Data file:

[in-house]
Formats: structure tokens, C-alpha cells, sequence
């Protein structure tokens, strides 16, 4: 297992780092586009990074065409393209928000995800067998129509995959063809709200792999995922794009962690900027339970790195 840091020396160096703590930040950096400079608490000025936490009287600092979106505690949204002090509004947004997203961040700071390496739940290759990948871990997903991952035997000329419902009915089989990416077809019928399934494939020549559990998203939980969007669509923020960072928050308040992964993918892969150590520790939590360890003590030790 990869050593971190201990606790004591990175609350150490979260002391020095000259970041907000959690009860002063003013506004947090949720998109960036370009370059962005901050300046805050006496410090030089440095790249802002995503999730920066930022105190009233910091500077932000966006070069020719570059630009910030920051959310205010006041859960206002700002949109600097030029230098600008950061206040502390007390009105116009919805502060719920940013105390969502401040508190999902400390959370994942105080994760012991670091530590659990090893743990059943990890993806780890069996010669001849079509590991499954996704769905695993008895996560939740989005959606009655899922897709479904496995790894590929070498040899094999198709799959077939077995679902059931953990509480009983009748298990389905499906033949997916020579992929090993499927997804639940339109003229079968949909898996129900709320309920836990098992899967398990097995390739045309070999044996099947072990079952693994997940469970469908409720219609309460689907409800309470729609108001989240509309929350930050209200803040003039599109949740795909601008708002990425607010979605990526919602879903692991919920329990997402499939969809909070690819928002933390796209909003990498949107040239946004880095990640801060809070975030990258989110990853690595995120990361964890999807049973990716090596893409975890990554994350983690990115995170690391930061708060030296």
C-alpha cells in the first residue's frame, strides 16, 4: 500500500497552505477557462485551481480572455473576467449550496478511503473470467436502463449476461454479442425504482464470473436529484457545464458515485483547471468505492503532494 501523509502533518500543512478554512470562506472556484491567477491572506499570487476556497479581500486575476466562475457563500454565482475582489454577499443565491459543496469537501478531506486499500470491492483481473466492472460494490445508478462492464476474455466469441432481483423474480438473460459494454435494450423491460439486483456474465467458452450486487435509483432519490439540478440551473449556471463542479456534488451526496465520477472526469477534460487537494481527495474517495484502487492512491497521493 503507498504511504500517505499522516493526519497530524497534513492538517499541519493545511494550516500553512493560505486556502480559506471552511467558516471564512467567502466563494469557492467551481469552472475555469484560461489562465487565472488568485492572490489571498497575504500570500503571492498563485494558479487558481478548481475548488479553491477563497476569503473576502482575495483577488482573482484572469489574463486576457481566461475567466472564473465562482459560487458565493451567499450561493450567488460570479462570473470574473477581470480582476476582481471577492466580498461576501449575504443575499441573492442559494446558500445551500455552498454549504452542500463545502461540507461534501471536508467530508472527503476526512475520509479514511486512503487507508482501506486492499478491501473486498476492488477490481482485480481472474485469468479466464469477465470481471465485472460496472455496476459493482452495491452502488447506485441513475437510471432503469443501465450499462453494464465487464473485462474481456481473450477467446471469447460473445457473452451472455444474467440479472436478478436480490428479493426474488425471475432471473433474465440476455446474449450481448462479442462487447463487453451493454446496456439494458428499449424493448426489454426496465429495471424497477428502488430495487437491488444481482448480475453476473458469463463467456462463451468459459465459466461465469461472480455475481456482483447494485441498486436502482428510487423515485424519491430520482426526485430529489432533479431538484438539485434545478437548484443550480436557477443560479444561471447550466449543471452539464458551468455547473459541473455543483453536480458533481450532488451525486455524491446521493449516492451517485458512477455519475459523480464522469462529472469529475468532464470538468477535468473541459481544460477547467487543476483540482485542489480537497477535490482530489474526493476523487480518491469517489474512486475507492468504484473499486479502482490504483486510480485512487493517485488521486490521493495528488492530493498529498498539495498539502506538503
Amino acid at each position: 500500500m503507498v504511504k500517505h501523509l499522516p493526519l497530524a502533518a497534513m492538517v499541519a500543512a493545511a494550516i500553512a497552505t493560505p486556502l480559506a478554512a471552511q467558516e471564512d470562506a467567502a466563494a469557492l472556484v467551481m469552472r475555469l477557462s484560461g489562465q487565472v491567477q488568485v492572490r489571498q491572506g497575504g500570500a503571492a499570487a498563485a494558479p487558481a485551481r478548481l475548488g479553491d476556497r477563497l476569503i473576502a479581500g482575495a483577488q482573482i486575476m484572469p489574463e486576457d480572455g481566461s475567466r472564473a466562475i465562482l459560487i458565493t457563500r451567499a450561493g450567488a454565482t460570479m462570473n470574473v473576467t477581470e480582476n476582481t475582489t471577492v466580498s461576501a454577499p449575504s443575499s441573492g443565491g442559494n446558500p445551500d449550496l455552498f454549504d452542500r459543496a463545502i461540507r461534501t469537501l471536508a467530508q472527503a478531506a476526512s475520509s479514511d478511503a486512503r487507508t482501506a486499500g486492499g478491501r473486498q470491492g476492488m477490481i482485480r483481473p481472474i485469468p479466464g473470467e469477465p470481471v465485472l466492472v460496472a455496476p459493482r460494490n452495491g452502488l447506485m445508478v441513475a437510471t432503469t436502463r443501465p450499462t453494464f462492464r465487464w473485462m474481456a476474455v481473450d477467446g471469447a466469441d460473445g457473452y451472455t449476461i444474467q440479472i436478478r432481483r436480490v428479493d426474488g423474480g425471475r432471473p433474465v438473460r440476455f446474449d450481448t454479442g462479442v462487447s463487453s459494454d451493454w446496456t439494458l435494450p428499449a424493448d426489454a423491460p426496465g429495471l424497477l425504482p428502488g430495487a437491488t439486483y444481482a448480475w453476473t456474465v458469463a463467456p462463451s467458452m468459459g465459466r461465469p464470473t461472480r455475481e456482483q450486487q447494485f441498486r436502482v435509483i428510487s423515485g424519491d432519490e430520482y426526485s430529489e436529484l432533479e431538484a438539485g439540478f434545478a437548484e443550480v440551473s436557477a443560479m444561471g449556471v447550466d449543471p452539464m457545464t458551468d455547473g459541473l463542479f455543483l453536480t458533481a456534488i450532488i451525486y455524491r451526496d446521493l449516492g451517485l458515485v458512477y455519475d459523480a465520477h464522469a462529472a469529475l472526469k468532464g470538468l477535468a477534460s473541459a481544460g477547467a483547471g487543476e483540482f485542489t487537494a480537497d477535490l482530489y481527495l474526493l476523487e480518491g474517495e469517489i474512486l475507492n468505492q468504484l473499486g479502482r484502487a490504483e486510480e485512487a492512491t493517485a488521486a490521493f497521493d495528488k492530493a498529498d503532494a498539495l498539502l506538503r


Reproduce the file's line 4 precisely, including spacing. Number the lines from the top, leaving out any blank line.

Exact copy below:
C-alpha cells in the first residue's frame, strides 16, 4: 500500500497552505477557462485551481480572455473576467449550496478511503473470467436502463449476461454479442425504482464470473436529484457545464458515485483547471468505492503532494 501523509502533518500543512478554512470562506472556484491567477491572506499570487476556497479581500486575476466562475457563500454565482475582489454577499443565491459543496469537501478531506486499500470491492483481473466492472460494490445508478462492464476474455466469441432481483423474480438473460459494454435494450423491460439486483456474465467458452450486487435509483432519490439540478440551473449556471463542479456534488451526496465520477472526469477534460487537494481527495474517495484502487492512491497521493 503507498504511504500517505499522516493526519497530524497534513492538517499541519493545511494550516500553512493560505486556502480559506471552511467558516471564512467567502466563494469557492467551481469552472475555469484560461489562465487565472488568485492572490489571498497575504500570500503571492498563485494558479487558481478548481475548488479553491477563497476569503473576502482575495483577488482573482484572469489574463486576457481566461475567466472564473465562482459560487458565493451567499450561493450567488460570479462570473470574473477581470480582476476582481471577492466580498461576501449575504443575499441573492442559494446558500445551500455552498454549504452542500463545502461540507461534501471536508467530508472527503476526512475520509479514511486512503487507508482501506486492499478491501473486498476492488477490481482485480481472474485469468479466464469477465470481471465485472460496472455496476459493482452495491452502488447506485441513475437510471432503469443501465450499462453494464465487464473485462474481456481473450477467446471469447460473445457473452451472455444474467440479472436478478436480490428479493426474488425471475432471473433474465440476455446474449450481448462479442462487447463487453451493454446496456439494458428499449424493448426489454426496465429495471424497477428502488430495487437491488444481482448480475453476473458469463463467456462463451468459459465459466461465469461472480455475481456482483447494485441498486436502482428510487423515485424519491430520482426526485430529489432533479431538484438539485434545478437548484443550480436557477443560479444561471447550466449543471452539464458551468455547473459541473455543483453536480458533481450532488451525486455524491446521493449516492451517485458512477455519475459523480464522469462529472469529475468532464470538468477535468473541459481544460477547467487543476483540482485542489480537497477535490482530489474526493476523487480518491469517489474512486475507492468504484473499486479502482490504483486510480485512487493517485488521486490521493495528488492530493498529498498539495498539502506538503